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THE CADILLACS - "GLORIA" (1954)

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Published on Oct 29, 2013

The core of the Cadillacs were two Harlem friends so close they were literally like family: Earl Carroll, orphaned at the age of 11, and Robert Phillips, whose family took him in soon after. While in high school, the two began singing with mutual friend LaVerne Drake (a male, despite the name) as the Carnations, and eventually added neighborhood friend "Cub" Gaining to bolster their harmonies. They developed quite a following singing slow, romantic numbers, inspired by their idols the Orioles, at the St. Mark's Church community dances on 132nd Street. Sufficiently encouraged, the Carnations entered a talent contest at their high school, P.S. 43, where they were discovered by Lover Patterson, who had worked for the Orioles and managed the Five Crowns.

Patterson was interested in taking them on, hooking them up with songwriter Esther Navarro, who had some talent agency connections of her own. But first the name, which was already taken, had to go; frustrated that the other groups had cornered the market on bird and flower names, they went with something more modern, choosing the name of the most popular luxury car around and dressing in flashy clothes to match. Navarro insisted on moving Phillips to bass, forcing Gaining to quit and replacing him with two members: the Five Crowns' James "Poppa" Clark and Johnny "Gus" Willingham. Navarro's first single she penned for this new lineup, "Gloria," is considered a classic of the genre, but it didn't sell. Their follow-up, however, an uptempo number named "Speedoo" after Carroll, actually became a bigger hit on pop radio than R&B.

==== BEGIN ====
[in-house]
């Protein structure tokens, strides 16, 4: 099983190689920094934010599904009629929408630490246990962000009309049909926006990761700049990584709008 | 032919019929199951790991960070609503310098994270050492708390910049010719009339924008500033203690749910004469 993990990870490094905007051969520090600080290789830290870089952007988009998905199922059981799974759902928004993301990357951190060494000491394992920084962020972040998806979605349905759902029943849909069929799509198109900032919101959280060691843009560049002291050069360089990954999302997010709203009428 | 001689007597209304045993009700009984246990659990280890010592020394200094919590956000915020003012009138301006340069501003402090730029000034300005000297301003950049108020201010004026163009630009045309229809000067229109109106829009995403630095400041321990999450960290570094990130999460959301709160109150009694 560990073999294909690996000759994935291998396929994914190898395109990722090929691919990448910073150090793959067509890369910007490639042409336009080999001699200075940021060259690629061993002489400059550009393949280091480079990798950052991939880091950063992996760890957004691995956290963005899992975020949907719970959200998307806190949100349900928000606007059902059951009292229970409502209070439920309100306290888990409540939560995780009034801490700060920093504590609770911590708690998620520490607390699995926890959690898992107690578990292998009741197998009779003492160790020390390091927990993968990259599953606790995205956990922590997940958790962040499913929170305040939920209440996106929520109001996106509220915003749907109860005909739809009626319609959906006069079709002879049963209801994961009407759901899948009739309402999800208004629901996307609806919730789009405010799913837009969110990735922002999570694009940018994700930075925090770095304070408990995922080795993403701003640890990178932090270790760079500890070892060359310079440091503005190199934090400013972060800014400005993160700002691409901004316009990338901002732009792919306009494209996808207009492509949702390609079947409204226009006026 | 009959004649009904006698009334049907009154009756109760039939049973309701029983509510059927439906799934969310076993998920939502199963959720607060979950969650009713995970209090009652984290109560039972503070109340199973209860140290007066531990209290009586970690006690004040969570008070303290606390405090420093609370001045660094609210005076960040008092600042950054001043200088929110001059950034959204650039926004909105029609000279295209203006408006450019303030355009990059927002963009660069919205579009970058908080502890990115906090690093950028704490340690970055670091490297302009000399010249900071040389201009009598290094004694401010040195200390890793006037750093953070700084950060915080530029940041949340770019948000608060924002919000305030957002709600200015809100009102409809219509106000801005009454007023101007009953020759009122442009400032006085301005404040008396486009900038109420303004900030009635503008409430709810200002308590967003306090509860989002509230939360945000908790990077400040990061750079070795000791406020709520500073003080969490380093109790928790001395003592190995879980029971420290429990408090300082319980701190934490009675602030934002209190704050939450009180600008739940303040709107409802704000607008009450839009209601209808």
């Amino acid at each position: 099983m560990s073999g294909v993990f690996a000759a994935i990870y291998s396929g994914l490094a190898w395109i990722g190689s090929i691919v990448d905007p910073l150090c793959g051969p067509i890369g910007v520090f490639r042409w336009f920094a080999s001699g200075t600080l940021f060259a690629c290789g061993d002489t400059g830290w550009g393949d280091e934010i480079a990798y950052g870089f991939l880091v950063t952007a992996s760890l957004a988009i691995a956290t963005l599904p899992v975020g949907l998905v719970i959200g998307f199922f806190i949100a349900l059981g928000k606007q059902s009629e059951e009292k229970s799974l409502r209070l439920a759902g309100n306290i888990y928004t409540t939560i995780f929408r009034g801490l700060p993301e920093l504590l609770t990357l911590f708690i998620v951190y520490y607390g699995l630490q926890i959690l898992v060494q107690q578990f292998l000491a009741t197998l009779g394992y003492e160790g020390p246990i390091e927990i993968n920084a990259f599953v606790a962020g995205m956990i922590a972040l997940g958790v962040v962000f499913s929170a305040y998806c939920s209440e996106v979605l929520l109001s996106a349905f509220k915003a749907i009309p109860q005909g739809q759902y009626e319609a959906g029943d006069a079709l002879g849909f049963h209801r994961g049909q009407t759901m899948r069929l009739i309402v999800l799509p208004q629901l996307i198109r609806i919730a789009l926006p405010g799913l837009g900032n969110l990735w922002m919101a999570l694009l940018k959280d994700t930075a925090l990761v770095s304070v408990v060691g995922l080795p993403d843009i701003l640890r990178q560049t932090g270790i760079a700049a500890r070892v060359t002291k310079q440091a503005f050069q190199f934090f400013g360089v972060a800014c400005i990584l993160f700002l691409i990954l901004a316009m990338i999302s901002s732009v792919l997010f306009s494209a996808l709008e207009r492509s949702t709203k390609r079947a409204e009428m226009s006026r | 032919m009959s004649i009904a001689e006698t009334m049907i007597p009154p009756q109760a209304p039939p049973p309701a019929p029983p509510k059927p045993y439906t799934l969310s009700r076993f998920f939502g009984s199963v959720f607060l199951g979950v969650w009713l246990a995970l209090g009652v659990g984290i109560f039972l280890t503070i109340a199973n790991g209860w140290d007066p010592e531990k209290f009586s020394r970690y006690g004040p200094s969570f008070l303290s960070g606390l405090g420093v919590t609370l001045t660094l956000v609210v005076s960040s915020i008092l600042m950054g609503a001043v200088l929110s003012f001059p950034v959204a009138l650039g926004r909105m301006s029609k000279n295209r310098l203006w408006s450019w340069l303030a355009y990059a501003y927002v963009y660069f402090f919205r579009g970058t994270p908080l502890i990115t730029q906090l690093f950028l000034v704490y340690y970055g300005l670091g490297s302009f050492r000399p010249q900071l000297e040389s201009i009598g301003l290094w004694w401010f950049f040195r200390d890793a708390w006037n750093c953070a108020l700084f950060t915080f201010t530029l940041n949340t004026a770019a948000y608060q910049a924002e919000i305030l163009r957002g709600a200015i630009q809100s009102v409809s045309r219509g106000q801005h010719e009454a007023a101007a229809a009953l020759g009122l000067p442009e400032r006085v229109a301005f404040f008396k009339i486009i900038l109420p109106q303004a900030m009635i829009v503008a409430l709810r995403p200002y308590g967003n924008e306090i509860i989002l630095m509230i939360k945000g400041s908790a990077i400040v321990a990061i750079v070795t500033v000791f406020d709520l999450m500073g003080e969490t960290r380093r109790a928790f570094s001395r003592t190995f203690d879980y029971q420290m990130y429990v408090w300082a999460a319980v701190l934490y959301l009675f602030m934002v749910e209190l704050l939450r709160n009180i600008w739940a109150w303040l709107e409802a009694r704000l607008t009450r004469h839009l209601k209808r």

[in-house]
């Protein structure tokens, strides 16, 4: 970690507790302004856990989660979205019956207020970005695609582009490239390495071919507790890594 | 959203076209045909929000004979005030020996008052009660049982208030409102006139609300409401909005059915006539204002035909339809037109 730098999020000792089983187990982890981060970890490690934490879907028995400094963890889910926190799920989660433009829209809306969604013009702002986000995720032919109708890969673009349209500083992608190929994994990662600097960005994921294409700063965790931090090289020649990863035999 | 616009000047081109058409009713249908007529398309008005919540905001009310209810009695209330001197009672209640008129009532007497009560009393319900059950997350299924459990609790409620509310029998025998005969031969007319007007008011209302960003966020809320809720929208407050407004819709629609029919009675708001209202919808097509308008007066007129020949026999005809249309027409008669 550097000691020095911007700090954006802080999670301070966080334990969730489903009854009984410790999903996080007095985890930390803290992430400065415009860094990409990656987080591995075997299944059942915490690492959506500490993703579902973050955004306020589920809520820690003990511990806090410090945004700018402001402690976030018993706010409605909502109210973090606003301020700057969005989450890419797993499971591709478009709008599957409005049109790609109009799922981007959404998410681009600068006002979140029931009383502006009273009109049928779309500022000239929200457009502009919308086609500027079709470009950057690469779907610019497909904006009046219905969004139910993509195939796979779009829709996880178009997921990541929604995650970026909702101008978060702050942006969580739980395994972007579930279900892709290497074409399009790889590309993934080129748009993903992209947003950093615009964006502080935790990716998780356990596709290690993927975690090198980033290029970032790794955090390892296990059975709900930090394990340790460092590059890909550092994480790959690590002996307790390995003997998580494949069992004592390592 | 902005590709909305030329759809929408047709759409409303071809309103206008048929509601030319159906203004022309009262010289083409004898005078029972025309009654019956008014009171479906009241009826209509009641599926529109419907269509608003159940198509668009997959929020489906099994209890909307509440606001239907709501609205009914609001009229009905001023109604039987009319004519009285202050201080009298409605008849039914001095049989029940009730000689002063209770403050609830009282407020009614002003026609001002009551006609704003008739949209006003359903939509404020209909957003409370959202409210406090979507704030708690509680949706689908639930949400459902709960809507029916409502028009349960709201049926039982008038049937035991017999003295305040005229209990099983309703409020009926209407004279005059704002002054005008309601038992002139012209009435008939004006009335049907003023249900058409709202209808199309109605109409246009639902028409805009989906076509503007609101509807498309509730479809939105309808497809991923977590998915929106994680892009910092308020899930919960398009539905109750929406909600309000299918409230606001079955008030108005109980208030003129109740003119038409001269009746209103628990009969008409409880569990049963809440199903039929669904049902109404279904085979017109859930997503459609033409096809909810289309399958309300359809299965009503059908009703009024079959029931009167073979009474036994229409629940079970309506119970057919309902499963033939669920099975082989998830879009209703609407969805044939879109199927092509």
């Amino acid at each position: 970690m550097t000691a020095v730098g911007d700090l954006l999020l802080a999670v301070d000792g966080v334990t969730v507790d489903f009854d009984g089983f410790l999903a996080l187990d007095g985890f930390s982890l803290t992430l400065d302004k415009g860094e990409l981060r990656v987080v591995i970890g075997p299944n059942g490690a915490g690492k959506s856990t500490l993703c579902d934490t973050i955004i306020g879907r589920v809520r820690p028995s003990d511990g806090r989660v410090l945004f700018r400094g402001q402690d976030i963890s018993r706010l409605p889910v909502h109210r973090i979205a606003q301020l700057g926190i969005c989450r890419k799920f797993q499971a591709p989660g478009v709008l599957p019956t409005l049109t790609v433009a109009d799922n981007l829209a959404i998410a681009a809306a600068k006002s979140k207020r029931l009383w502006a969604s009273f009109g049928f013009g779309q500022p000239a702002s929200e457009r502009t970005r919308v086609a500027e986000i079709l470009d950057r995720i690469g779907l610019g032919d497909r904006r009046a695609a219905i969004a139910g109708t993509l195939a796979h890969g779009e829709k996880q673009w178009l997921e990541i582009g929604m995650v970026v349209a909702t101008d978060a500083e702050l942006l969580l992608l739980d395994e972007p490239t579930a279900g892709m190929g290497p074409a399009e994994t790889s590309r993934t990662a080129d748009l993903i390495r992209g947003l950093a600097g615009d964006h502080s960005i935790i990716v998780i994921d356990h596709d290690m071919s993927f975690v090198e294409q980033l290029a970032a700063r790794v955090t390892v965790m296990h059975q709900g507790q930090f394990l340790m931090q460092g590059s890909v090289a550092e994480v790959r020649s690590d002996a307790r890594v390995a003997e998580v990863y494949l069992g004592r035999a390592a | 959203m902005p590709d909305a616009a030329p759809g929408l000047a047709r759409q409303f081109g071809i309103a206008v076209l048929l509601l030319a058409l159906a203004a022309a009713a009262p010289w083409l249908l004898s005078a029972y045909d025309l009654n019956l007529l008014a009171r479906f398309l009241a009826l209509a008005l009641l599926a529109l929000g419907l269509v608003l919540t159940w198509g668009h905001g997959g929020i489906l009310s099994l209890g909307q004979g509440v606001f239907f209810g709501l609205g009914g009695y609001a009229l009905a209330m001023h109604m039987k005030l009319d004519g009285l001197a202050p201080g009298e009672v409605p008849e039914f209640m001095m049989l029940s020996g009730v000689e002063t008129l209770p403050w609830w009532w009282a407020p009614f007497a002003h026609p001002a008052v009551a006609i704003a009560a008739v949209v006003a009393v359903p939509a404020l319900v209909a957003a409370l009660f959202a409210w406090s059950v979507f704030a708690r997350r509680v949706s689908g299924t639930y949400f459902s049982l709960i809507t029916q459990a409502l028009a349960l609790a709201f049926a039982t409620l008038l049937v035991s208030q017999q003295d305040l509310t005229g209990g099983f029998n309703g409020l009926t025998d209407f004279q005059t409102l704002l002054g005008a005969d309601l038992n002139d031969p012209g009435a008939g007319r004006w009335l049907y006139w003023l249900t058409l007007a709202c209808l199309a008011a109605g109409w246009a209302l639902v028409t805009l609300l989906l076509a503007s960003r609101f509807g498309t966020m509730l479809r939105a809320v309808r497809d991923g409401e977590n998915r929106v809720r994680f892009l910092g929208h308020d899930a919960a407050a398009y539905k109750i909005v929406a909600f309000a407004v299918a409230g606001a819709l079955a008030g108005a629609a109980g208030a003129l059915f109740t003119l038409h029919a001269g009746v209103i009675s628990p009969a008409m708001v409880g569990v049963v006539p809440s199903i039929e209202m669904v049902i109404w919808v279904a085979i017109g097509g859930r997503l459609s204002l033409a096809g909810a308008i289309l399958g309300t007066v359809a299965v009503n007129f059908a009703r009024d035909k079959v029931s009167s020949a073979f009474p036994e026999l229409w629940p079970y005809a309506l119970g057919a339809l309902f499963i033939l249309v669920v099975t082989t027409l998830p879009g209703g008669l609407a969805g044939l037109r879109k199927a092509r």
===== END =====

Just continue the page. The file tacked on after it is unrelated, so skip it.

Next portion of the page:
At the forefront of the new rock revolution, the Cadillacs seem poised for massive success, but finding the perfect sequel to "Speedoo" proved difficult, and although influential DJ Alan Freed took them under his wing, making them one of the first black groups to tour before white audiences, the hits were hard to come by. An endless series of lineup changes helped the group maintain as a popular live act through the early '60s, but by that time Carroll had left to join a reformed Coasters. Both groups wound up on the oldies circuit for the next two decades, but Carroll left in the '80s to reform the Cadillacs for a car commercial. He continued touring with them until 2005, also maintaining his beloved day job as a custodian for P.S. 87 in Manhattan. He passed away in 2012

  • Category

  • Song

  • Artist

    • The Cadillacs
  • Album

    • Definitive Doo Wop, Vol. 5
  • Licensed to YouTube by

    • WMG, UMG (on behalf of Turntable Recordings LTD); UNIAO BRASILEIRA DE EDITORAS DE MUSICA - UBEM, LatinAutor, Warner Chappell, LatinAutor - SonyATV, SOLAR Music Rights Management, EMI Music Publishing, UMPG Publishing, CMRRA, Shapiro Bernstein, and 2 Music Rights Societies

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